Why not pray audacious prayers for victory! Why not shout—yes shout, that’s what Moses did—shout out your prayer as you open the front door: “Arise, O Lord, and let your enemies be scattered! Let them flee before you!” It might freak your neighbors out a bit, but if it came down to it, I would rather have God’s favor going ahead of me into my day that than my neighbors’ approval.
Going Deep // Focus: Numbers 10:33-36
The Israelites marched for three days after leaving the mountain of the Lord, with the Ark of the Lord’s Covenant moving ahead of them to show them where to stop and rest. As they moved on each day, the cloud of the Lord hovered over them. And whenever the Ark set out, Moses would shout, “Arise, O Lord, and let your enemies be scattered! Let them flee before you!” And when the Ark was set down, he would say, “Return, O Lord, to the countless thousands of Israel!”
Should we pray each day for protection and victory? Do we need to daily ask God to watch over our children, our work, our homes? Should we be bothering him to give us success in what is out in front of us as we leave the house? Doesn’t God already know what we need; doesn’t he already have us covered?
My response to that is, it doesn’t hurt to ask. Besides, Jesus taught us to pray, “keep us from the evil one.” It seems that the Lord’s Prayer Jesus urged us to pray had a sense of dailyness to it: “Give us today our daily bread.”
These kinds of prayers for protection and victory aren’t so much to remind a God who may have forgotten about us. He never forgets. How could he? We are his own special people. Isaiah captured the Lord’s tender watchfulness over our lives when he said, “Can a mother forget the baby at her breast and have no compassion on the child she has borne. Though she may forget, I will not forget you. See, I have engraved you on the palm of my hand.” (Isaiah 49:15) No, these kinds of prayer are not to shake God out of his lapse of memory, it is to remind us that he has us continually covered. They are to bring us back to a daily acknowledgement of our utter but joyful dependence on him for provision, protection and victory.
So I say why not pray these audacious prayers for victory! Why not shout—yes shout, that’s what Moses did—shout out your prayer as you open the front door: “Arise, O Lord, and let your enemies be scattered! Let them flee before you!” It might freak your neighbors out a bit, but if it came down to it, I would rather have God’s favor going ahead of me into my day than my neighbors’ approval. And at day’s end, why not offer a prayer before your family wraps up and heads to sleep, “Return, O Lord, to the people in this house!”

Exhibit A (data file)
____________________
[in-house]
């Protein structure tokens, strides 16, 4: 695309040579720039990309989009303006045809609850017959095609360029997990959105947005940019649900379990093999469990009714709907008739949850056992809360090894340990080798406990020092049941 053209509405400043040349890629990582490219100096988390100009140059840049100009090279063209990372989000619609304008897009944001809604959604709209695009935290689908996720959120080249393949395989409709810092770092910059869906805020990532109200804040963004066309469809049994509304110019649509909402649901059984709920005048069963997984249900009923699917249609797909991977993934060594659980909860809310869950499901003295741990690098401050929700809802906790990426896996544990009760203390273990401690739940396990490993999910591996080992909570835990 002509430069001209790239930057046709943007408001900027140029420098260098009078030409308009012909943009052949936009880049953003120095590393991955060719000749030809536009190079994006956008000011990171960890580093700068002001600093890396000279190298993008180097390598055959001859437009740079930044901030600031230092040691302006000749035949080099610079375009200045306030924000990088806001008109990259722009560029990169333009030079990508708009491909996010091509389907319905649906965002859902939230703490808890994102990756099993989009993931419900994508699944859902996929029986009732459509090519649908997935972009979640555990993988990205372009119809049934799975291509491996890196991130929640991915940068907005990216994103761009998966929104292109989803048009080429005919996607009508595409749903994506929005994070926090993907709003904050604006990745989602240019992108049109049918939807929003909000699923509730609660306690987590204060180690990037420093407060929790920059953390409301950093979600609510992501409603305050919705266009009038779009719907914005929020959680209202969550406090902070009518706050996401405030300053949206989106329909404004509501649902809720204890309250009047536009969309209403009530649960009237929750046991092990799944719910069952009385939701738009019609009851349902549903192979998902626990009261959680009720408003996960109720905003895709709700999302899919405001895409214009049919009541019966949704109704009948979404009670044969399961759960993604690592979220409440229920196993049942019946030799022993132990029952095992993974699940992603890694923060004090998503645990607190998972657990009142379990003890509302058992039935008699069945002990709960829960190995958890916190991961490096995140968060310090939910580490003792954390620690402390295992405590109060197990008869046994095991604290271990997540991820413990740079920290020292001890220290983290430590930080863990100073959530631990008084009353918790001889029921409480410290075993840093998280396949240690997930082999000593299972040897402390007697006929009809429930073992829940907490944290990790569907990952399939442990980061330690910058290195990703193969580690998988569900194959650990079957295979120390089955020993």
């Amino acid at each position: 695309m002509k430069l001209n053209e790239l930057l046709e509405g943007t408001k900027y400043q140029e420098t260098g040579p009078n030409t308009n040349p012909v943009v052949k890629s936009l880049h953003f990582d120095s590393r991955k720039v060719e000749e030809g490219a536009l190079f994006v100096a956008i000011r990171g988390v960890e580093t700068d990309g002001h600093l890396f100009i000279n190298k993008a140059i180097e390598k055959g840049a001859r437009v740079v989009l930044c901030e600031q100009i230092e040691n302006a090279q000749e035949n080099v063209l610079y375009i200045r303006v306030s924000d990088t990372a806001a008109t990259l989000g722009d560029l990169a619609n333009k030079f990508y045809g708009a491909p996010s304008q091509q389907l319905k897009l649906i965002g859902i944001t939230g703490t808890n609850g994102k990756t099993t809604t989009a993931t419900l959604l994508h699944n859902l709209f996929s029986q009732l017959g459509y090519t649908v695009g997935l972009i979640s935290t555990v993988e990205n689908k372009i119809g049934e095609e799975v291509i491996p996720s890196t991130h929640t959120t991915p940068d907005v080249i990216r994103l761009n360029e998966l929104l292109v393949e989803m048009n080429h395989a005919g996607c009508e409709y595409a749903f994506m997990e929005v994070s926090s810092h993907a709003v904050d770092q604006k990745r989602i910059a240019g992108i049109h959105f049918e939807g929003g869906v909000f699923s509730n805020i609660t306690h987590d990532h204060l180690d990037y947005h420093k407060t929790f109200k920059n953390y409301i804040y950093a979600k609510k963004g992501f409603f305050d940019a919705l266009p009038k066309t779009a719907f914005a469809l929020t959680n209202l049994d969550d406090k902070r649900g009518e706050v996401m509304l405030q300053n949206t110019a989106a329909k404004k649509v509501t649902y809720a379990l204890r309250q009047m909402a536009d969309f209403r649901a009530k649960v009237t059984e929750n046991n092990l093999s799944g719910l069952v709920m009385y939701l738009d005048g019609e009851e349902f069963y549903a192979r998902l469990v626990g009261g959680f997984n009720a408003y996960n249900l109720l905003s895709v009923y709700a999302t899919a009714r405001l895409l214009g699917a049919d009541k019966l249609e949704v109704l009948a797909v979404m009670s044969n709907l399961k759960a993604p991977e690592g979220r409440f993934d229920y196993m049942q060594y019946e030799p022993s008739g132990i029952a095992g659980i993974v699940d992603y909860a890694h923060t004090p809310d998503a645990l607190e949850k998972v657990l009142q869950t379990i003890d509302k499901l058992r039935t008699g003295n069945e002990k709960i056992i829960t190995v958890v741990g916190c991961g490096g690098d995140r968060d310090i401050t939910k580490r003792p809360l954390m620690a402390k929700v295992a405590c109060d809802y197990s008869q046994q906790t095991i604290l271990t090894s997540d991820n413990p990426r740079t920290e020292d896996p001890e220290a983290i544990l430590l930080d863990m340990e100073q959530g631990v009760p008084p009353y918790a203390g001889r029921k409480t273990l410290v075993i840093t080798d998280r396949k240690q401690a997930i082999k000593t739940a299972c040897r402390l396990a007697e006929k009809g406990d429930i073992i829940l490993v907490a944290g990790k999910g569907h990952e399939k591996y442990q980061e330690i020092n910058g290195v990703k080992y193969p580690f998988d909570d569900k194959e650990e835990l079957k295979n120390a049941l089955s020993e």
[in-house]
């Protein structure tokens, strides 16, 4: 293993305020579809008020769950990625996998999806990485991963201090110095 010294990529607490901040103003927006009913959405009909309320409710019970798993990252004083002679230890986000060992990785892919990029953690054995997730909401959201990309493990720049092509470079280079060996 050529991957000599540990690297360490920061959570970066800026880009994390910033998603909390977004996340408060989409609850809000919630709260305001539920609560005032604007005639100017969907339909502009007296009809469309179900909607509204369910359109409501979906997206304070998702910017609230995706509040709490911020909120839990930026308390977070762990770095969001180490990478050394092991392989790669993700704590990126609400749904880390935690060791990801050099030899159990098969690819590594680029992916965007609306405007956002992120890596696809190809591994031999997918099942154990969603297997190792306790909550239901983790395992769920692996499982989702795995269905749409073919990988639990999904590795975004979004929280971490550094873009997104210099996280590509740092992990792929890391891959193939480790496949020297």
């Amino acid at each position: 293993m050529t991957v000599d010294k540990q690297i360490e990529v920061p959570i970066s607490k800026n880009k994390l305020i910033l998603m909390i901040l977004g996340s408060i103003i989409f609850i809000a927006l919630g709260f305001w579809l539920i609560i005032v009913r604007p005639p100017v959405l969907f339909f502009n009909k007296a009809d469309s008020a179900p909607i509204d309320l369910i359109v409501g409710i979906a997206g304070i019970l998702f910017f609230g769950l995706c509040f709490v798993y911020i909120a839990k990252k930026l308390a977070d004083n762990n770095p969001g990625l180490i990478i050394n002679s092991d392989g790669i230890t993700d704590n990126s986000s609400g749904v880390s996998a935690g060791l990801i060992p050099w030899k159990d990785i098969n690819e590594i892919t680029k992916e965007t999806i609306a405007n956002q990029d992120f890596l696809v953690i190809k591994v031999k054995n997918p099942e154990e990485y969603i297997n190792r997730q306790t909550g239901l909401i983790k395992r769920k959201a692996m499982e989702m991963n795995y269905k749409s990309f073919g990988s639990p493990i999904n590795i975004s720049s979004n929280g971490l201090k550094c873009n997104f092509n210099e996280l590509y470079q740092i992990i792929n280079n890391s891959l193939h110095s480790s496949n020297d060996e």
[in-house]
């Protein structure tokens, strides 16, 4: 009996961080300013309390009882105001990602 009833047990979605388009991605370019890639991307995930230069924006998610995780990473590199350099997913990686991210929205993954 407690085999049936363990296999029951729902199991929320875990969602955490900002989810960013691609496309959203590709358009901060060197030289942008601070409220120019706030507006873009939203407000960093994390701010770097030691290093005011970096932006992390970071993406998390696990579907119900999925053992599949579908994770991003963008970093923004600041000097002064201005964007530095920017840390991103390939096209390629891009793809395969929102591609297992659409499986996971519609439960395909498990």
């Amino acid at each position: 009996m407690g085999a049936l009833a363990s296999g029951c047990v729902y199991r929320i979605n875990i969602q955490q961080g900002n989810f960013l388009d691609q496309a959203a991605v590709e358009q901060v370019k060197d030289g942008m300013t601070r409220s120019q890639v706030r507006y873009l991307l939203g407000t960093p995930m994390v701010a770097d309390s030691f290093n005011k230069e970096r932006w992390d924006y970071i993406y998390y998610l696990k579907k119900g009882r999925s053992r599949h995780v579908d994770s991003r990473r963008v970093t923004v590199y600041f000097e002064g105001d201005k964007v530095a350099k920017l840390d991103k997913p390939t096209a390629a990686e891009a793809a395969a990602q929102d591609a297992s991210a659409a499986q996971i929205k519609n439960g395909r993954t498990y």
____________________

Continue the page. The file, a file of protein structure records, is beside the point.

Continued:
Some think these kinds of prayers are pointless, even showing a lack of trust in a God who already knows. Others say when we pray prayers like this, we are using prayer like a magic charm to gain the favor of the gods. I disagree. Scripture would lean less toward those opinions than the one expressed by author and pastor Mark Batterson. Let me offer some insights from his book, The Circle Maker,
Each prayer is like a seed that gets planted in the ground. It disappears for a season, but it eventually bears fruit that blesses future generations. In fact, our prayers bear fruit forever.
God won’t answer 100 percent of the prayers we don’t pray.
Why do we mistakenly think that God is offended by our prayers for the impossible? The truth is that God is offended by anything less! God is offended when we ask Him to do things we can do ourselves. It’s the impossible prayers that honor God because they reveal our faith and allow God to reveal His glory.
God won’t answer 100 percent of the prayers you don’t pray. If that is true, I say why not ask, and ask bigly! Ask him daily, and nightly, for protection and victory and anything else you have in mind. God can handle even the prayers that are kind of ridiculous. He doesn’t get offended by your praying. In fact, my guess is, since he is your Father, that he likes it when you as his child believe enough in his generosity that you are willing to ask early and often for anything that is on your heart.